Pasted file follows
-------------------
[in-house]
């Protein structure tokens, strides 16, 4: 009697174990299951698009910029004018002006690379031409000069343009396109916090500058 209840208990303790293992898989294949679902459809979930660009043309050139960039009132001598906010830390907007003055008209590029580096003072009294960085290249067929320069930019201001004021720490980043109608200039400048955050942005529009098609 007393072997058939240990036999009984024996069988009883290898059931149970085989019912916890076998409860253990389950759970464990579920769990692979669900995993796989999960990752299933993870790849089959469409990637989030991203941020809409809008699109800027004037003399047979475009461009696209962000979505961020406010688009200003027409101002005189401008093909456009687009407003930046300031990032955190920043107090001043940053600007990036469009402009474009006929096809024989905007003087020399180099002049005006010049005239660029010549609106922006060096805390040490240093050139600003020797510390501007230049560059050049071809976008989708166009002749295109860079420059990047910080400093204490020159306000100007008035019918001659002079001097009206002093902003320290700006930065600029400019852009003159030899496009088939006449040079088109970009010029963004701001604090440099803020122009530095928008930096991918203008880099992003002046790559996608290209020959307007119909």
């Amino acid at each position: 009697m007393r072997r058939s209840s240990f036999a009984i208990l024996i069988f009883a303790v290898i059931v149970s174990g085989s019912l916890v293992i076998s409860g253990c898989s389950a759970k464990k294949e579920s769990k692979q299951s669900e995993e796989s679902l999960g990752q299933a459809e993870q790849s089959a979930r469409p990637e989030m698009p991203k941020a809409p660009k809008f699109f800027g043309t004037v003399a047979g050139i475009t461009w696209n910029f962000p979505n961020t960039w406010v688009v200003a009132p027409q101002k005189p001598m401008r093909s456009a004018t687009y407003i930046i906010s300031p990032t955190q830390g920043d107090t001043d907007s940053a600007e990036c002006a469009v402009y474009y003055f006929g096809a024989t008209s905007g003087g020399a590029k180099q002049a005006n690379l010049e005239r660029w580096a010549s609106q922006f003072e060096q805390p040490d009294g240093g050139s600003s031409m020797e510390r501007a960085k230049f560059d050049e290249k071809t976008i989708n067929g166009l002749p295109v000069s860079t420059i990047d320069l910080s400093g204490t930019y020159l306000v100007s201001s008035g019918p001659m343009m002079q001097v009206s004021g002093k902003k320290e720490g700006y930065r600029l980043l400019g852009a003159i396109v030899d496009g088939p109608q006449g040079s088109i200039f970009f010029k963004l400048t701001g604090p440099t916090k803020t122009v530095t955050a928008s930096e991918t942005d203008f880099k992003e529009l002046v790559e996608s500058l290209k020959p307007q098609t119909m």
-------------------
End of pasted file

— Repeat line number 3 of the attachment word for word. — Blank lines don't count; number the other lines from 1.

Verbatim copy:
């Amino acid at each position: 009697m007393r072997r058939s209840s240990f036999a009984i208990l024996i069988f009883a303790v290898i059931v149970s174990g085989s019912l916890v293992i076998s409860g253990c898989s389950a759970k464990k294949e579920s769990k692979q299951s669900e995993e796989s679902l999960g990752q299933a459809e993870q790849s089959a979930r469409p990637e989030m698009p991203k941020a809409p660009k809008f699109f800027g043309t004037v003399a047979g050139i475009t461009w696209n910029f962000p979505n961020t960039w406010v688009v200003a009132p027409q101002k005189p001598m401008r093909s456009a004018t687009y407003i930046i906010s300031p990032t955190q830390g920043d107090t001043d907007s940053a600007e990036c002006a469009v402009y474009y003055f006929g096809a024989t008209s905007g003087g020399a590029k180099q002049a005006n690379l010049e005239r660029w580096a010549s609106q922006f003072e060096q805390p040490d009294g240093g050139s600003s031409m020797e510390r501007a960085k230049f560059d050049e290249k071809t976008i989708n067929g166009l002749p295109v000069s860079t420059i990047d320069l910080s400093g204490t930019y020159l306000v100007s201001s008035g019918p001659m343009m002079q001097v009206s004021g002093k902003k320290e720490g700006y930065r600029l980043l400019g852009a003159i396109v030899d496009g088939p109608q006449g040079s088109i200039f970009f010029k963004l400048t701001g604090p440099t916090k803020t122009v530095t955050a928008s930096e991918t942005d203008f880099k992003e529009l002046v790559e996608s500058l290209k020959p307007q098609t119909m």